Heathers The Musical
Book, music and lyrics by Kevin Murphy and Laurence O'Keefe based on the film by Daniel Waters
Bill Kenwright and Paul Taylor-MIlls
Curve Theatre, Leicester
This is something of a mishmash of a musical. Source material is Daniel Waters’s 1989 cult movie Heathers (starring Winona Ryder and Christian Slater), which itself sparked many subsequent high school-set, clique-based films. Heathers The Musical opened off-Broadway in 2014, the West End in 2018, and first toured the UK in 2021. This current UK tour comes to an end in September.
The plot veers off in various directions, particularly in act two, however, to summarise, Veronica (Jenna Innes) is a student at Westerberg High School, and, to avoid bullying by a notorious gang of three girls named Heather—thus the eponymous Heathers, specifically gang leader Heather Chandler (Verity Thompson), Heather Duke (Elsie Zavou) and Heather McNamara (played for this performance by Eliza Bowden, not pictured above)—she allows her talent for forgery to be her route into their gang. Veronica is also intrigued by the arrival of new boy Jason ‘JD’ Dean (Jacob Fowler), quoter of poetry and different from the loutish jocks and misfits in the school.
Heather C, aka “mythic bitch”, gets Veronica to forge a fake love letter from Veronica’s friend Martha (Kingsley Morton) to college jock Ram (Morgan Jackson). Veronica’s romance blossoms with JD until he challenges her for sending the note, and from then on, Veronica learns quickly about JD’s alarmingly sinister side as his plans for her redemption ending in murder. Things then spiral out of control—with explosive results.
The earlier “mishmash” description relates to the book and characterisations. Some pretty heavy themes are featured, in particular, suicide, gun violence, sexual violence and bullying, and to root for and also believe why characters do what they do, the audience needs convincing. I wasn’t, unfortunately, mainly due to stereotypes, one-dimensional characters a-plenty and left-field plot twists.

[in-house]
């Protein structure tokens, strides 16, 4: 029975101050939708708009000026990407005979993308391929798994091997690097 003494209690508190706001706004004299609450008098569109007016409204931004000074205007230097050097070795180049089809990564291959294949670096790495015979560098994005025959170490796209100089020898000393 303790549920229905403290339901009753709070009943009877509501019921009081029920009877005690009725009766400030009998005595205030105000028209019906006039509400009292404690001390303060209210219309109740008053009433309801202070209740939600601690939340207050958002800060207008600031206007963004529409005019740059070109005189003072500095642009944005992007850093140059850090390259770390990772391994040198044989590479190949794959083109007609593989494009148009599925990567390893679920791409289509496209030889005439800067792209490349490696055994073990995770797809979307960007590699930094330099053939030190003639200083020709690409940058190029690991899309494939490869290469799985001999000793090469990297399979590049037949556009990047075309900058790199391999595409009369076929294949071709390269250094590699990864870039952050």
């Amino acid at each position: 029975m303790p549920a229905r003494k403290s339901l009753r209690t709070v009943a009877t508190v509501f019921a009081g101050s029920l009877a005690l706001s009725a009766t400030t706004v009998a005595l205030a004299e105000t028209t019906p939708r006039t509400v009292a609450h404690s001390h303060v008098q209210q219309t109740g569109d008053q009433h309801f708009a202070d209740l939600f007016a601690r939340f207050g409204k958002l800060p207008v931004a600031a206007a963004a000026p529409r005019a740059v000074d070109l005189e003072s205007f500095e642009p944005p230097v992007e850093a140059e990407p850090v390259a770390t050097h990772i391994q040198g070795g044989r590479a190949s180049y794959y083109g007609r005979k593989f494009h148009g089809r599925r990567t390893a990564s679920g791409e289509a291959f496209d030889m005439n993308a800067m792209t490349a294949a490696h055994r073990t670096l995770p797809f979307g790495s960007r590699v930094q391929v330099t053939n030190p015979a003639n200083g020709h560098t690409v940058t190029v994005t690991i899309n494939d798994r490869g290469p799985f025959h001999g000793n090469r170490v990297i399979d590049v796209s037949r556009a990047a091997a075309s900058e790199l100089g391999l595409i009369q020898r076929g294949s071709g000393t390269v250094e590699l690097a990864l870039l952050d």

The cast did a superb job in terms of the energy and enthusiasm of their performances, with powerful vocals and enjoyable choreography; director Andy Fickman certainly keeps the pace up. Regrettably, though, the sound balance seemed too in favour of the drum and bass, sometimes uncomfortably so, often drowning out lyrics.
Set in 1989, this timeframe didn’t dominate in terms of the show’s costume aesthetic or language; the score also doesn’t hint at the 1980s, it’s more of a selection of contemporary bouncy, fun songs and power ballads. More memorable songs are “Seventeen” and its reprise, and the preposterous “My Dead Gay Son”, which, although containing one of the more left-field moments, is fun. The Greek chorus and Veronica’s conscience comprising Heather C, Ram and his mate Kurt (Alex Woodward), all brandishing croquet mallets, and with Ram and Kurt resplendent in underpants and socks, is an amusing detail.
Judging by the audience mix, this musical has great appeal to late teens who dress in colours according to their preferred Heather, and the cast were delighted to be on the receiving end of multicoloured hair scrunchies thrown on stage during the curtain call.
The original film was darkly comic and the musical continues the black comedy theme, however, the tone comes across as flippant rather than funny and the swings between teen love, bullying and extreme violence just don’t work. Notwithstanding dramatic irony, post-Columbine and many other subsequent high school tragedies should, to me, invite at least a revisit to how some of these themes are tackled.
Reviewer: Sally Jack